This Federal Register notice solicits comments on proposed changes to five surveys and two proposed merger concepts. The first merger is for the Form EIA-906 “Power Plant Report,” Form EIA-920, “Combined Heat and Power Plant Report,” and Form EIA-423, “Monthly Cost and Quality of Fuels for Electric Plants,” to be merged into the new Form EIA-923, “Power Plant Operations Report.” Also, companies currently reporting on FERC Form-423, “Monthly Report of Cost and Quality of Fuel for Electric Plants,” would be required to file on Form EIA-923 information on cost and quality of fuels. The proposed Form EIA-923 combines receipts, consumption and fossil fuel stock information for all electric power producers on one form. Currently the data are collected on different forms, which are due at different times. By merging the forms, the information can be collected and checked at the same time. For example, the previous month's ending stocks, plus receipts, minus consumption must equal the current month's ending stocks. The consolidation into one form is expected to facilitate reporting and respondents will be able to review and correct their data prior to submission, thereby improving the quality and timeliness of the data. Also combining information collected by both EIA and the Federal Energy Regulatory Commission on a single form has the potential to increase the overall efficiency of the Federal program to collect monthly fuel information as well as improve the utility of the resulting information products.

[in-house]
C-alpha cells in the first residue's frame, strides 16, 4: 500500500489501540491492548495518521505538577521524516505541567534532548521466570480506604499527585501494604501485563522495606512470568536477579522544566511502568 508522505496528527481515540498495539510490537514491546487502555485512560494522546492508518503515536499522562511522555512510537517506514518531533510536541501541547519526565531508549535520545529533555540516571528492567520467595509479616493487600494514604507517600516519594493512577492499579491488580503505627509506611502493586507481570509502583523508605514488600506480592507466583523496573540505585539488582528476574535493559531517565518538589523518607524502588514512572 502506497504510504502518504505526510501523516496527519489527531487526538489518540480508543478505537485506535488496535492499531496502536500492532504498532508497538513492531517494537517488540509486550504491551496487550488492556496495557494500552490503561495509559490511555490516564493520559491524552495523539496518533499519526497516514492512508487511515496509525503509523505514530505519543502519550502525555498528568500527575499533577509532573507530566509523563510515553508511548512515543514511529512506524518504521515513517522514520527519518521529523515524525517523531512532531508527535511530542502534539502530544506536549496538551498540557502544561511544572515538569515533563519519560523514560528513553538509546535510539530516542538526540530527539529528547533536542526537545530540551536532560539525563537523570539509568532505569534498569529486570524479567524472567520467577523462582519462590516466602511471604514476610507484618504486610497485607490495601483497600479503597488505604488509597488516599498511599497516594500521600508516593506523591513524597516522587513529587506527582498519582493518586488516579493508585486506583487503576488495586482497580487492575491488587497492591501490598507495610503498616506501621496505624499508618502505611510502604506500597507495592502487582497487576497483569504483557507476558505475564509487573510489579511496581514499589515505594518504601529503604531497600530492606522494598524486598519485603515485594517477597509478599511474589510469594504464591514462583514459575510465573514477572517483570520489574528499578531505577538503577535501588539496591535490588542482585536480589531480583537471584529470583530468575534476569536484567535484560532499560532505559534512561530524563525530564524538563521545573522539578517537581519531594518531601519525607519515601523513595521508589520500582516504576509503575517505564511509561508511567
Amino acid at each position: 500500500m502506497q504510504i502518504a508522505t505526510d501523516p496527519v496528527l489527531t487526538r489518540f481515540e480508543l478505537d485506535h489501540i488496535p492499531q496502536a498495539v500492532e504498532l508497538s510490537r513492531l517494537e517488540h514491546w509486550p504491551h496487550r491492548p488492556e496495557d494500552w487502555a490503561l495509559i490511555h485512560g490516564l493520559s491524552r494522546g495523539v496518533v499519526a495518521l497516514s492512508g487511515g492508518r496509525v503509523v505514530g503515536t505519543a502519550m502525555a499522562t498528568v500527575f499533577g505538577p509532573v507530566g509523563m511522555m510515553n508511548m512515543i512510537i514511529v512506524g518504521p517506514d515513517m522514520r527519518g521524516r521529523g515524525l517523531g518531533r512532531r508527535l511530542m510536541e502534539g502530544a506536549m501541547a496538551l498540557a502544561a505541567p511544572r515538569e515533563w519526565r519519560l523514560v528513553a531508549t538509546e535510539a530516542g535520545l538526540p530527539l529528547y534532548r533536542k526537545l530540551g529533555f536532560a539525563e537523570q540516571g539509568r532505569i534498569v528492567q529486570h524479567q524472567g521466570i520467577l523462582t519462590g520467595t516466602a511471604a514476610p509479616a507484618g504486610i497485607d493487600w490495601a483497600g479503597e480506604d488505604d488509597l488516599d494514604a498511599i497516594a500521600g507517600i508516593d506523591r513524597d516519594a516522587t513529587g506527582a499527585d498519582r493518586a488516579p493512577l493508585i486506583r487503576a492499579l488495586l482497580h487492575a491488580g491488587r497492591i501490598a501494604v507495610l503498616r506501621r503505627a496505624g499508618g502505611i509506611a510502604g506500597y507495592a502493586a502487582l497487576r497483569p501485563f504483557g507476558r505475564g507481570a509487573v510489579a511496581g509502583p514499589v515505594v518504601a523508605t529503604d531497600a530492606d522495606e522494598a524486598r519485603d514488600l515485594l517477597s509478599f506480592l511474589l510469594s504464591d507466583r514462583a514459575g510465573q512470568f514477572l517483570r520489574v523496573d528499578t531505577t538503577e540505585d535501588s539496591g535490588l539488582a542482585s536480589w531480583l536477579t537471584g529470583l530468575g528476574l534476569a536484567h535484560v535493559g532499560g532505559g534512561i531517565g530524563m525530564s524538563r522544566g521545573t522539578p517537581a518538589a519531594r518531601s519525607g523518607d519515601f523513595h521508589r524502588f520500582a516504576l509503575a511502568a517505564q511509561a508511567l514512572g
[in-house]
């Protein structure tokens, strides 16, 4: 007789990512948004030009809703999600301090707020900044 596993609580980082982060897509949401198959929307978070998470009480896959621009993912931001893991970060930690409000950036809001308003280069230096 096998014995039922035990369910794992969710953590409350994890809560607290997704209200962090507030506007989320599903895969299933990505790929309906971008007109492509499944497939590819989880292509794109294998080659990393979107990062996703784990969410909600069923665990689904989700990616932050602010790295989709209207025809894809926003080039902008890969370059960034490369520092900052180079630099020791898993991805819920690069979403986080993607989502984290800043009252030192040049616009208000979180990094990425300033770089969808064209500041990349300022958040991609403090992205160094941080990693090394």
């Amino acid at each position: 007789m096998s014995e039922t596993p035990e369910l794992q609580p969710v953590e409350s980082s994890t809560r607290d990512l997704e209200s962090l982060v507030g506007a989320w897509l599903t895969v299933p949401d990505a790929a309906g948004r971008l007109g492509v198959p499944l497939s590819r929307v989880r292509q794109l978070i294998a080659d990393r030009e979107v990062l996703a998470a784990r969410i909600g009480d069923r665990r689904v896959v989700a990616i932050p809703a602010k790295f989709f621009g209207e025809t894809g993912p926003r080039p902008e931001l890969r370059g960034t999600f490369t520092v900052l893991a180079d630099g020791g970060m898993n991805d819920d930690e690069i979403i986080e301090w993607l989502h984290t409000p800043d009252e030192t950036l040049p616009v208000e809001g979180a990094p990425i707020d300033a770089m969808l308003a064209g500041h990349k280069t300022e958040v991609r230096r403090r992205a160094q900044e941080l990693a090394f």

In addition, it is proposed that the merged Form EIA-923 will also collect fuel consumption information at the boiler level for plants with steam turbines of 10 megawatts or greater capacity that burn fossil or organic fuels (excluding steam turbines whose source of steam is from nuclear, geothermal or solar resources), which was formerly collected on the Form EIA-767. This will maintain the existing data series for use in analysis and reduce the burden on the monthly respondents, as they will only have to provide these data once, rather than on both the Form EIA-767 and either Form EIA-906 or Form EIA-920. In addition, the other operational information collected on the Form EIA-767 will be transferred to the new Form EIA-923.

The second merger is of the Form EIA-860, “Annual Electric Generator Report,” and the static information from the Form EIA-767, “Steam-Electric Plant Operation and Design Report.” This merger would allow the respondents to report all of their static plant level information on one form (EIA-860), thereby reducing the level of overlap in filing multiple forms and making their submissions more consistent. With the mergers noted above, EIA will be able to eliminate four existing electric power survey forms.